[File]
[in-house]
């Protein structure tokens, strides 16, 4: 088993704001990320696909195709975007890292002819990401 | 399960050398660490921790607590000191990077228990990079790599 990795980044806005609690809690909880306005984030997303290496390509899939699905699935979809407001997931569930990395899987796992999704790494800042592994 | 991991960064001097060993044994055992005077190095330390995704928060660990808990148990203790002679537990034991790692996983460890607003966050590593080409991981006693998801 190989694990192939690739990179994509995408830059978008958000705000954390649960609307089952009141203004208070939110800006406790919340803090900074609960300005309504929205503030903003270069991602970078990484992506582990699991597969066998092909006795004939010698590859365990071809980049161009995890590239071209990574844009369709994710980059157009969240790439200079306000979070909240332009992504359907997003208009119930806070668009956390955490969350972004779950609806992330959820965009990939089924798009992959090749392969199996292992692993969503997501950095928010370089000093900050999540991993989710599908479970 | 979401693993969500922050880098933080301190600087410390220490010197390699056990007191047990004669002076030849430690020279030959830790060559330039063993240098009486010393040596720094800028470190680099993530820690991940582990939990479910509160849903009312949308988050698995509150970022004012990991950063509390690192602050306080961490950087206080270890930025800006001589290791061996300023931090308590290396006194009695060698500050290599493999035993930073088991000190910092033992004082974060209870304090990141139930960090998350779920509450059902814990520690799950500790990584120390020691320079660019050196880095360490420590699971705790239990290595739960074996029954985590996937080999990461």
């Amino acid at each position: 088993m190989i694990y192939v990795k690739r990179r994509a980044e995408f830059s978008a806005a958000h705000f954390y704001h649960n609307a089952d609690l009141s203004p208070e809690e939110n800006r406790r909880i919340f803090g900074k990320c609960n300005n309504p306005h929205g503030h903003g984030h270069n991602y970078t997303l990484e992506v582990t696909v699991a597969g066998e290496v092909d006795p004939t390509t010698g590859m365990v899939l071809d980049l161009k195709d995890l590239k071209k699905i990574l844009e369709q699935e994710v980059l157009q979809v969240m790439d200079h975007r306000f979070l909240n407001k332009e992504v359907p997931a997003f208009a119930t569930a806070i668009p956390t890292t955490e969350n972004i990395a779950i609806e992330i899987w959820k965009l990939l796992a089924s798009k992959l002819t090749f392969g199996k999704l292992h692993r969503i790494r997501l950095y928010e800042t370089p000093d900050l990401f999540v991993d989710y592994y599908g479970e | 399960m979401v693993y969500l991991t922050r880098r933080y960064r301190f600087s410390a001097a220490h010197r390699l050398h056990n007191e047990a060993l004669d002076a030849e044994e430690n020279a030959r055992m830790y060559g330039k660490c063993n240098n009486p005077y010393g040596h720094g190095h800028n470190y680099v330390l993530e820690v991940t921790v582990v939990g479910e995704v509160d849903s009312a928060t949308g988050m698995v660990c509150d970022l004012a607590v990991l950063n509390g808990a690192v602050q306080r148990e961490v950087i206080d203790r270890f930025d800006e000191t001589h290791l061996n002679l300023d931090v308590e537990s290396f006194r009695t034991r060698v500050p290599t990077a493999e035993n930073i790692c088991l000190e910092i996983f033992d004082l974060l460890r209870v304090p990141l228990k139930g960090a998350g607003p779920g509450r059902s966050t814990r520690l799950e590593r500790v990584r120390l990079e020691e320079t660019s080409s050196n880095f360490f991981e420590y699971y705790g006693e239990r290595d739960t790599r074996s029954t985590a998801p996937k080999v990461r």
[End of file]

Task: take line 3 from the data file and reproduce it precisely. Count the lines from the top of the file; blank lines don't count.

């Amino acid at each position: 088993m190989i694990y192939v990795k690739r990179r994509a980044e995408f830059s978008a806005a958000h705000f954390y704001h649960n609307a089952d609690l009141s203004p208070e809690e939110n800006r406790r909880i919340f803090g900074k990320c609960n300005n309504p306005h929205g503030h903003g984030h270069n991602y970078t997303l990484e992506v582990t696909v699991a597969g066998e290496v092909d006795p004939t390509t010698g590859m365990v899939l071809d980049l161009k195709d995890l590239k071209k699905i990574l844009e369709q699935e994710v980059l157009q979809v969240m790439d200079h975007r306000f979070l909240n407001k332009e992504v359907p997931a997003f208009a119930t569930a806070i668009p956390t890292t955490e969350n972004i990395a779950i609806e992330i899987w959820k965009l990939l796992a089924s798009k992959l002819t090749f392969g199996k999704l292992h692993r969503i790494r997501l950095y928010e800042t370089p000093d900050l990401f999540v991993d989710y592994y599908g479970e | 399960m979401v693993y969500l991991t922050r880098r933080y960064r301190f600087s410390a001097a220490h010197r390699l050398h056990n007191e047990a060993l004669d002076a030849e044994e430690n020279a030959r055992m830790y060559g330039k660490c063993n240098n009486p005077y010393g040596h720094g190095h800028n470190y680099v330390l993530e820690v991940t921790v582990v939990g479910e995704v509160d849903s009312a928060t949308g988050m698995v660990c509150d970022l004012a607590v990991l950063n509390g808990a690192v602050q306080r148990e961490v950087i206080d203790r270890f930025d800006e000191t001589h290791l061996n002679l300023d931090v308590e537990s290396f006194r009695t034991r060698v500050p290599t990077a493999e035993n930073i790692c088991l000190e910092i996983f033992d004082l974060l460890r209870v304090p990141l228990k139930g960090a998350g607003p779920g509450r059902s966050t814990r520690l799950e590593r500790v990584r120390l990079e020691e320079t660019s080409s050196n880095f360490f991981e420590y699971y705790g006693e239990r290595d739960t790599r074996s029954t985590a998801p996937k080999v990461r």